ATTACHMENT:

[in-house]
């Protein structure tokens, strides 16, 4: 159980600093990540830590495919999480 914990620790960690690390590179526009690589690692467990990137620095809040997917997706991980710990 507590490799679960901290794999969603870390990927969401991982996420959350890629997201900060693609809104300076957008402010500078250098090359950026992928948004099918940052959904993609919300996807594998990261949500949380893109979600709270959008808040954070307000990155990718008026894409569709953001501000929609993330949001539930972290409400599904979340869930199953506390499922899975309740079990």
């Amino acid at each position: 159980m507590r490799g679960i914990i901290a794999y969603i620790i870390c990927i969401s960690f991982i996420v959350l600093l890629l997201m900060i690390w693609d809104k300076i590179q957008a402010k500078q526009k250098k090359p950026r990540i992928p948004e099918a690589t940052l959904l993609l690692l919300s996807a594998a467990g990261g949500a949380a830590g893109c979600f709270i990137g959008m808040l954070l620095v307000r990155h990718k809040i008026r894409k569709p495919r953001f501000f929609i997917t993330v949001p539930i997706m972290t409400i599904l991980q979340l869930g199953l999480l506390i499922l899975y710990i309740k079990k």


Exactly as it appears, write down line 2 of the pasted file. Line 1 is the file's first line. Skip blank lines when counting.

């Protein structure tokens, strides 16, 4: 159980600093990540830590495919999480 914990620790960690690390590179526009690589690692467990990137620095809040997917997706991980710990 507590490799679960901290794999969603870390990927969401991982996420959350890629997201900060693609809104300076957008402010500078250098090359950026992928948004099918940052959904993609919300996807594998990261949500949380893109979600709270959008808040954070307000990155990718008026894409569709953001501000929609993330949001539930972290409400599904979340869930199953506390499922899975309740079990």